Tuesday, November 9

*6:45 am (Cinemax)— The Treasure of the Sierra Madre (1948)—John Huston directed this bitter version of the B. Traven story about three prospectors searching for gold in Mexico. Humphrey Bogart, Tim Holt and Huston's father, Walter, make up the trio. (Also, Wednesday at 2:30 am.) (DW)

7:30 am (TCM)— David Copperfield (1935)—W.C. Fields as Mr. Micawber and Basil Rathbone as Murdstone are highlights of this lavish film version of the Dickens novel. Freddie Bartholemew is the young David Copperfield. Directed by George Cukor. (DW)

9:50 am (Encore)— Oklahoma! (1955)—Fred Zinnemann's tepid film adaptation of the watershed 1943 Rodgers and Hammerstein musical. The performances (by Gordon MacRae and Shirley Jones) do not measure up to those of the original Broadway production, but the dance sequences are spectacular, especially the dream ballet choreographed by Agnes DeMille. (MJ)

12:00 pm (TCM)— Dinner at Eight (1933)—A collection of individuals from various social classes, all facing a crisis, prepare to dine at eight. George Cukor directed this MGM version of the George Kaufman-Edna Ferber play, with Jean Harlow, Marie Dressler, Wallace Beery and John Barrymore. (DW)

2:00 pm (FXM)— An Affair to Remember (1957)—Leo McCarey directed this remake of his own 1939 Love Affair (Irene Dunne and Charles Boyer), this time with Cary Grant and Deborah Kerr. A shipboard romance has unexpected complications on land. Sentimental, but it has something. (DW)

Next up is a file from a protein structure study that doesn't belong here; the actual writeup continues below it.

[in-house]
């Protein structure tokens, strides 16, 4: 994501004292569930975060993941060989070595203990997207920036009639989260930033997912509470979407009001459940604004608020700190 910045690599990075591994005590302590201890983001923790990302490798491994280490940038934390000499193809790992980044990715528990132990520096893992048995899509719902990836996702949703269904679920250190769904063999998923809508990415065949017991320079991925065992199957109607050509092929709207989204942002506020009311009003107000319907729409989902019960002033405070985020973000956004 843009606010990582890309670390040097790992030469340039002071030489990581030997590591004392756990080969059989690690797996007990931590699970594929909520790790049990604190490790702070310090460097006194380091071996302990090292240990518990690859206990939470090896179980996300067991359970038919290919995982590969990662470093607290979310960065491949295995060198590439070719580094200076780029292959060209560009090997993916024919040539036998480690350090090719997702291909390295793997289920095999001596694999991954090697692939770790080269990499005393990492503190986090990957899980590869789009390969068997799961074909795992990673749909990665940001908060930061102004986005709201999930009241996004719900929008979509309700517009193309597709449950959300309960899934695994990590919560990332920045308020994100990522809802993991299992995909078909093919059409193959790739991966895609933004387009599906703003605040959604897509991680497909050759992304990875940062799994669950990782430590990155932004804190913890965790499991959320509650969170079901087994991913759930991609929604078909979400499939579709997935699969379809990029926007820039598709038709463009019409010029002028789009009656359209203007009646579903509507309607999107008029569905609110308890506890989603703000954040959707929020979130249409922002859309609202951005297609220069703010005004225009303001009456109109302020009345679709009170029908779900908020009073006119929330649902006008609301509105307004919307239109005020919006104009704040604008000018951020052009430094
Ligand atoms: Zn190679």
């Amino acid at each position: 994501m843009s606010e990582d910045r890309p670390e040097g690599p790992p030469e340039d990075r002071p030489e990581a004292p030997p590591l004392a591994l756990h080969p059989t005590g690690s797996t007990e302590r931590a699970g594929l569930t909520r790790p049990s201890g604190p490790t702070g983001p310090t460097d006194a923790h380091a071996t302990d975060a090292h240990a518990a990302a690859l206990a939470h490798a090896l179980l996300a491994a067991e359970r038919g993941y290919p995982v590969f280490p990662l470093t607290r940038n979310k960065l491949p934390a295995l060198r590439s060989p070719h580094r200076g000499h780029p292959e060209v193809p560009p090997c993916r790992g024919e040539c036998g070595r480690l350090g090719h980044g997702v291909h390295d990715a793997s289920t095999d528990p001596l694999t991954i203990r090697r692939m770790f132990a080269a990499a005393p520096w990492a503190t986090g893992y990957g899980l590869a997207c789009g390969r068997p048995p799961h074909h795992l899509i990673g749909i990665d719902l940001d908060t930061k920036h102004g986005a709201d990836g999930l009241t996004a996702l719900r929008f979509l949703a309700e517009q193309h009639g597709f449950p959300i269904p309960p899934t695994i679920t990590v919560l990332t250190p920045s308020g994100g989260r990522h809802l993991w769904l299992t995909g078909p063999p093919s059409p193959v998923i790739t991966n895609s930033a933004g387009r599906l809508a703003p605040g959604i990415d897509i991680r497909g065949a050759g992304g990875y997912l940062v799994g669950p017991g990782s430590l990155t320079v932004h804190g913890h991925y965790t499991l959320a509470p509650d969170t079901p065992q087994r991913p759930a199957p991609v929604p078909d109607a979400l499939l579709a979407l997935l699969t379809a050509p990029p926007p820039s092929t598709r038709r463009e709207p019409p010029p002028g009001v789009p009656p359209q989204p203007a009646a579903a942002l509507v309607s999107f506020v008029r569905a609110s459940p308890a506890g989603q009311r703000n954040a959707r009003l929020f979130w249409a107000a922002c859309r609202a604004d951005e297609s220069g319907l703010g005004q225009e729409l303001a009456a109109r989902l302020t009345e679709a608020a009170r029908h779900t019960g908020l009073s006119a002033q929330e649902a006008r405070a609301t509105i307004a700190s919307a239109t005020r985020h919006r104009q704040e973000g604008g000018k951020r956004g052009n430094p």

*4:00 pm (HBOS)— Chinatown (1974)—See Saturday, at 10:30 pm.

4:00 pm (FXM)— Young Frankenstein (1974)—One of Mel Brooks' funnier and more successful parodies, this time of the classic horror film by James Whale. Particularly effective because it uses many of the original sets. With Peter Boyle (as the monster) and Gene Wilder (as Dr. Frankenstein). (MJ)

*8:00 pm (Encore)— Hannah and Her Sisters (1986)—The affairs and careers of neurotic, middle class New Yorkers. Barbara Hershey is excellent, as are Mia Farrow and Dianne Wiest. One of Woody Allen's serious efforts—how successful an effort, let the viewer decide. (DW)

8:00 pm (FXM)— Julia (1977)—Vanessa Redgrave won an Oscar for her performance as the anti-fascist Julia based on Lillian Hellman's autobiographical work, Pentimento. With Jane Fonda, Jason Robards; directed by Fred Zinnemann. (DW)

*10:00 pm (FXM)— Blood and Wine (1996)—Jack Nicholson plays a bankrupt wine merchant pulling off a jewel heist with an over-the-hill, nerved-up safecracker (Michael Caine, in an unusual role as a murderous heavy). With Judy Davis and Stephen Dorff. Another neglected film by underrated director Bob Rafelson. (MJ)